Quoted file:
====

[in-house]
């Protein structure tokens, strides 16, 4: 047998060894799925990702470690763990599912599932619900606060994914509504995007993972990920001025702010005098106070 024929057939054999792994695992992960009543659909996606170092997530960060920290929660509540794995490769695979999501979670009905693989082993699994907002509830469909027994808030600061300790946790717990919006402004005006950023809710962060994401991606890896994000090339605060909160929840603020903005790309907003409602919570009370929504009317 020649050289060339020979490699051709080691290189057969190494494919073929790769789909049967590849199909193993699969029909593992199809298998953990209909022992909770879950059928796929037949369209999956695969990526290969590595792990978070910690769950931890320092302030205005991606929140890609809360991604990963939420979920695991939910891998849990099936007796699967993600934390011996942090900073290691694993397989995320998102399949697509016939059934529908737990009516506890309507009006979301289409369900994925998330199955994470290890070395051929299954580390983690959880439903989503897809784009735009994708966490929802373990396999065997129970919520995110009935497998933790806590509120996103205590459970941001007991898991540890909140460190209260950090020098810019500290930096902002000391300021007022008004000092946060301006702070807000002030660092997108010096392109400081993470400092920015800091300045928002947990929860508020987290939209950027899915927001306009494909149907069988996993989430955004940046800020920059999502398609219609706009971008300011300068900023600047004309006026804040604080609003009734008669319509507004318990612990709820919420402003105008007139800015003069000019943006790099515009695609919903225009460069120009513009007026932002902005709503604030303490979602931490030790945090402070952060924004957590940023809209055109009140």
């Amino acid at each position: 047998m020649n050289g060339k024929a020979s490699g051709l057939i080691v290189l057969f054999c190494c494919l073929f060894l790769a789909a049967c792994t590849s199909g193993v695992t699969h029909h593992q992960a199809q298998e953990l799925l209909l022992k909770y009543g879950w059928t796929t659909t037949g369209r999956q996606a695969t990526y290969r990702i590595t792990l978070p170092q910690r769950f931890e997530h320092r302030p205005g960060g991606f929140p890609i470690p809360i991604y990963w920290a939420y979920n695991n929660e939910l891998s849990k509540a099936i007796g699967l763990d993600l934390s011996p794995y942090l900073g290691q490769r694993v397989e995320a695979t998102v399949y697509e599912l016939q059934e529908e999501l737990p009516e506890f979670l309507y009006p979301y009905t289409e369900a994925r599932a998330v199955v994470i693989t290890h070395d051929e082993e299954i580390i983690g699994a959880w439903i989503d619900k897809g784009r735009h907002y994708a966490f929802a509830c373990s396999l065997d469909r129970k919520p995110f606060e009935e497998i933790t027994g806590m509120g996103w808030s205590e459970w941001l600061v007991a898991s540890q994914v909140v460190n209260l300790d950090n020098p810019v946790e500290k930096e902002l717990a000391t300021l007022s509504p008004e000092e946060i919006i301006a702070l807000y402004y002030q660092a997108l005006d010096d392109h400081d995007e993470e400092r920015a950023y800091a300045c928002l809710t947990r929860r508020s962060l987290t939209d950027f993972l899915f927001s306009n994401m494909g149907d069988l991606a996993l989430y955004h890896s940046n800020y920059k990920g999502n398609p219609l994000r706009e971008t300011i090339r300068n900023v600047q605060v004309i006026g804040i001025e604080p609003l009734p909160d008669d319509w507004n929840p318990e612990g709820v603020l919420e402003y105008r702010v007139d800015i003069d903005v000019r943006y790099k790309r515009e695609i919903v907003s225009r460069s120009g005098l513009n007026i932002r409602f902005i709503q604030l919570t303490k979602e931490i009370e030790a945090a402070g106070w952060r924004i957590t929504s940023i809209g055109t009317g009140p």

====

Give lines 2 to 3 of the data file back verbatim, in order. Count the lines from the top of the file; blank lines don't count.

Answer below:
């Protein structure tokens, strides 16, 4: 047998060894799925990702470690763990599912599932619900606060994914509504995007993972990920001025702010005098106070 024929057939054999792994695992992960009543659909996606170092997530960060920290929660509540794995490769695979999501979670009905693989082993699994907002509830469909027994808030600061300790946790717990919006402004005006950023809710962060994401991606890896994000090339605060909160929840603020903005790309907003409602919570009370929504009317 020649050289060339020979490699051709080691290189057969190494494919073929790769789909049967590849199909193993699969029909593992199809298998953990209909022992909770879950059928796929037949369209999956695969990526290969590595792990978070910690769950931890320092302030205005991606929140890609809360991604990963939420979920695991939910891998849990099936007796699967993600934390011996942090900073290691694993397989995320998102399949697509016939059934529908737990009516506890309507009006979301289409369900994925998330199955994470290890070395051929299954580390983690959880439903989503897809784009735009994708966490929802373990396999065997129970919520995110009935497998933790806590509120996103205590459970941001007991898991540890909140460190209260950090020098810019500290930096902002000391300021007022008004000092946060301006702070807000002030660092997108010096392109400081993470400092920015800091300045928002947990929860508020987290939209950027899915927001306009494909149907069988996993989430955004940046800020920059999502398609219609706009971008300011300068900023600047004309006026804040604080609003009734008669319509507004318990612990709820919420402003105008007139800015003069000019943006790099515009695609919903225009460069120009513009007026932002902005709503604030303490979602931490030790945090402070952060924004957590940023809209055109009140």
């Amino acid at each position: 047998m020649n050289g060339k024929a020979s490699g051709l057939i080691v290189l057969f054999c190494c494919l073929f060894l790769a789909a049967c792994t590849s199909g193993v695992t699969h029909h593992q992960a199809q298998e953990l799925l209909l022992k909770y009543g879950w059928t796929t659909t037949g369209r999956q996606a695969t990526y290969r990702i590595t792990l978070p170092q910690r769950f931890e997530h320092r302030p205005g960060g991606f929140p890609i470690p809360i991604y990963w920290a939420y979920n695991n929660e939910l891998s849990k509540a099936i007796g699967l763990d993600l934390s011996p794995y942090l900073g290691q490769r694993v397989e995320a695979t998102v399949y697509e599912l016939q059934e529908e999501l737990p009516e506890f979670l309507y009006p979301y009905t289409e369900a994925r599932a998330v199955v994470i693989t290890h070395d051929e082993e299954i580390i983690g699994a959880w439903i989503d619900k897809g784009r735009h907002y994708a966490f929802a509830c373990s396999l065997d469909r129970k919520p995110f606060e009935e497998i933790t027994g806590m509120g996103w808030s205590e459970w941001l600061v007991a898991s540890q994914v909140v460190n209260l300790d950090n020098p810019v946790e500290k930096e902002l717990a000391t300021l007022s509504p008004e000092e946060i919006i301006a702070l807000y402004y002030q660092a997108l005006d010096d392109h400081d995007e993470e400092r920015a950023y800091a300045c928002l809710t947990r929860r508020s962060l987290t939209d950027f993972l899915f927001s306009n994401m494909g149907d069988l991606a996993l989430y955004h890896s940046n800020y920059k990920g999502n398609p219609l994000r706009e971008t300011i090339r300068n900023v600047q605060v004309i006026g804040i001025e604080p609003l009734p909160d008669d319509w507004n929840p318990e612990g709820v603020l919420e402003y105008r702010v007139d800015i003069d903005v000019r943006y790099k790309r515009e695609i919903v907003s225009r460069s120009g005098l513009n007026i932002r409602f902005i709503q604030l919570t303490k979602e931490i009370e030790a945090a402070g106070w952060r924004i957590t929504s940023i809209g055109t009317g009140p």